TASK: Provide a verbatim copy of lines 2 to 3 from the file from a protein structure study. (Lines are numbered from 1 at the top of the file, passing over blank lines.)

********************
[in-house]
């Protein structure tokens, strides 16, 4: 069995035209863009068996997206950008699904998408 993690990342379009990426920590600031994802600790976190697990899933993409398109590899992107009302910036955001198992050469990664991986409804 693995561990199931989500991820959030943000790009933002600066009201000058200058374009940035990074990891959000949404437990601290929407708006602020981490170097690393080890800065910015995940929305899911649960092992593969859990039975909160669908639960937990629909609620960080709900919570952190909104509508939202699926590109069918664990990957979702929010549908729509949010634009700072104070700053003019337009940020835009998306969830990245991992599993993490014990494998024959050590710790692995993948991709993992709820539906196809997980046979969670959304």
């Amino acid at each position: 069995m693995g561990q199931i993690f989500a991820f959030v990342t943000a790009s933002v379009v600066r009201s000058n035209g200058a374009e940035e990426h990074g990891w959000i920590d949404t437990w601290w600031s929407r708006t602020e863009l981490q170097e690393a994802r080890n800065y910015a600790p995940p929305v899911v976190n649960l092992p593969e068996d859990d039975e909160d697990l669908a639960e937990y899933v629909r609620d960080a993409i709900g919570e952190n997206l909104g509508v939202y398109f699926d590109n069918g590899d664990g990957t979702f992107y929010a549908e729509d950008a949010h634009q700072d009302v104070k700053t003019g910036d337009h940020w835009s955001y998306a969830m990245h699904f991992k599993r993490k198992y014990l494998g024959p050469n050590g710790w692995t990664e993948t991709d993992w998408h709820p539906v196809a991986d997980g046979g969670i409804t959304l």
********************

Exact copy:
């Protein structure tokens, strides 16, 4: 069995035209863009068996997206950008699904998408 993690990342379009990426920590600031994802600790976190697990899933993409398109590899992107009302910036955001198992050469990664991986409804 693995561990199931989500991820959030943000790009933002600066009201000058200058374009940035990074990891959000949404437990601290929407708006602020981490170097690393080890800065910015995940929305899911649960092992593969859990039975909160669908639960937990629909609620960080709900919570952190909104509508939202699926590109069918664990990957979702929010549908729509949010634009700072104070700053003019337009940020835009998306969830990245991992599993993490014990494998024959050590710790692995993948991709993992709820539906196809997980046979969670959304």
């Amino acid at each position: 069995m693995g561990q199931i993690f989500a991820f959030v990342t943000a790009s933002v379009v600066r009201s000058n035209g200058a374009e940035e990426h990074g990891w959000i920590d949404t437990w601290w600031s929407r708006t602020e863009l981490q170097e690393a994802r080890n800065y910015a600790p995940p929305v899911v976190n649960l092992p593969e068996d859990d039975e909160d697990l669908a639960e937990y899933v629909r609620d960080a993409i709900g919570e952190n997206l909104g509508v939202y398109f699926d590109n069918g590899d664990g990957t979702f992107y929010a549908e729509d950008a949010h634009q700072d009302v104070k700053t003019g910036d337009h940020w835009s955001y998306a969830m990245h699904f991992k599993r993490k198992y014990l494998g024959p050469n050590g710790w692995t990664e993948t991709d993992w998408h709820p539906v196809a991986d997980g046979g969670i409804t959304l």